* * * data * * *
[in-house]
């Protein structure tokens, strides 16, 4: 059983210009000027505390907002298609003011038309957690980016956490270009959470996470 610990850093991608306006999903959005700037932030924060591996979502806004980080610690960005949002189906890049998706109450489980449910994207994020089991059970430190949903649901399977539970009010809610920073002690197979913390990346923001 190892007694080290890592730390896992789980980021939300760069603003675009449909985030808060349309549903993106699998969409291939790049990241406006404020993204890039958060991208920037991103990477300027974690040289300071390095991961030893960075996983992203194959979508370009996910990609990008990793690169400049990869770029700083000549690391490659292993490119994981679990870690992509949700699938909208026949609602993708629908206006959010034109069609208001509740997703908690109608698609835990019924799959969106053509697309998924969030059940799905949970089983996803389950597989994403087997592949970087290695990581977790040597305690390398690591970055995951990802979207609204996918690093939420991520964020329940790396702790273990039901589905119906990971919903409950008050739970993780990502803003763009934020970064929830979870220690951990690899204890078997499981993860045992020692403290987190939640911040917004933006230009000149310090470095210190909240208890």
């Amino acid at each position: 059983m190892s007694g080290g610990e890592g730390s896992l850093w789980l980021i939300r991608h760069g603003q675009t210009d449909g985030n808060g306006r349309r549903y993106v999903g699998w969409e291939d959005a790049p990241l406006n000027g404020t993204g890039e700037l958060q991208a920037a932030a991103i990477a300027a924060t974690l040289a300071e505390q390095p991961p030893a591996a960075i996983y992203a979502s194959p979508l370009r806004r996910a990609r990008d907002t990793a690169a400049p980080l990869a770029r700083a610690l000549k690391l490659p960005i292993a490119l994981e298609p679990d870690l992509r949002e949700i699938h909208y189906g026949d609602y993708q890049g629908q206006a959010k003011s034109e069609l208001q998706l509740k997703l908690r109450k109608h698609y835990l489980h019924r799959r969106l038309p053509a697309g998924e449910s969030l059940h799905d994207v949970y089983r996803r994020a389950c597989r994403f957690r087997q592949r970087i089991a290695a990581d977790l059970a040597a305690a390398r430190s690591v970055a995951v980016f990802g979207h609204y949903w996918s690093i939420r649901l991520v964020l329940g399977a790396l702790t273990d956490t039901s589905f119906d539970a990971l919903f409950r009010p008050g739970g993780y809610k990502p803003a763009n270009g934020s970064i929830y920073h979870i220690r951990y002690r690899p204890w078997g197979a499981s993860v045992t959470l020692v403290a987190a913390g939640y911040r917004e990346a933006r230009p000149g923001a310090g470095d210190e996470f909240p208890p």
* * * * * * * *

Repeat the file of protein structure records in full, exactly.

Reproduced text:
[in-house]
């Protein structure tokens, strides 16, 4: 059983210009000027505390907002298609003011038309957690980016956490270009959470996470 610990850093991608306006999903959005700037932030924060591996979502806004980080610690960005949002189906890049998706109450489980449910994207994020089991059970430190949903649901399977539970009010809610920073002690197979913390990346923001 190892007694080290890592730390896992789980980021939300760069603003675009449909985030808060349309549903993106699998969409291939790049990241406006404020993204890039958060991208920037991103990477300027974690040289300071390095991961030893960075996983992203194959979508370009996910990609990008990793690169400049990869770029700083000549690391490659292993490119994981679990870690992509949700699938909208026949609602993708629908206006959010034109069609208001509740997703908690109608698609835990019924799959969106053509697309998924969030059940799905949970089983996803389950597989994403087997592949970087290695990581977790040597305690390398690591970055995951990802979207609204996918690093939420991520964020329940790396702790273990039901589905119906990971919903409950008050739970993780990502803003763009934020970064929830979870220690951990690899204890078997499981993860045992020692403290987190939640911040917004933006230009000149310090470095210190909240208890």
């Amino acid at each position: 059983m190892s007694g080290g610990e890592g730390s896992l850093w789980l980021i939300r991608h760069g603003q675009t210009d449909g985030n808060g306006r349309r549903y993106v999903g699998w969409e291939d959005a790049p990241l406006n000027g404020t993204g890039e700037l958060q991208a920037a932030a991103i990477a300027a924060t974690l040289a300071e505390q390095p991961p030893a591996a960075i996983y992203a979502s194959p979508l370009r806004r996910a990609r990008d907002t990793a690169a400049p980080l990869a770029r700083a610690l000549k690391l490659p960005i292993a490119l994981e298609p679990d870690l992509r949002e949700i699938h909208y189906g026949d609602y993708q890049g629908q206006a959010k003011s034109e069609l208001q998706l509740k997703l908690r109450k109608h698609y835990l489980h019924r799959r969106l038309p053509a697309g998924e449910s969030l059940h799905d994207v949970y089983r996803r994020a389950c597989r994403f957690r087997q592949r970087i089991a290695a990581d977790l059970a040597a305690a390398r430190s690591v970055a995951v980016f990802g979207h609204y949903w996918s690093i939420r649901l991520v964020l329940g399977a790396l702790t273990d956490t039901s589905f119906d539970a990971l919903f409950r009010p008050g739970g993780y809610k990502p803003a763009n270009g934020s970064i929830y920073h979870i220690r951990y002690r690899p204890w078997g197979a499981s993860v045992t959470l020692v403290a987190a913390g939640y911040r917004e990346a933006r230009p000149g923001a310090g470095d210190e996470f909240p208890p």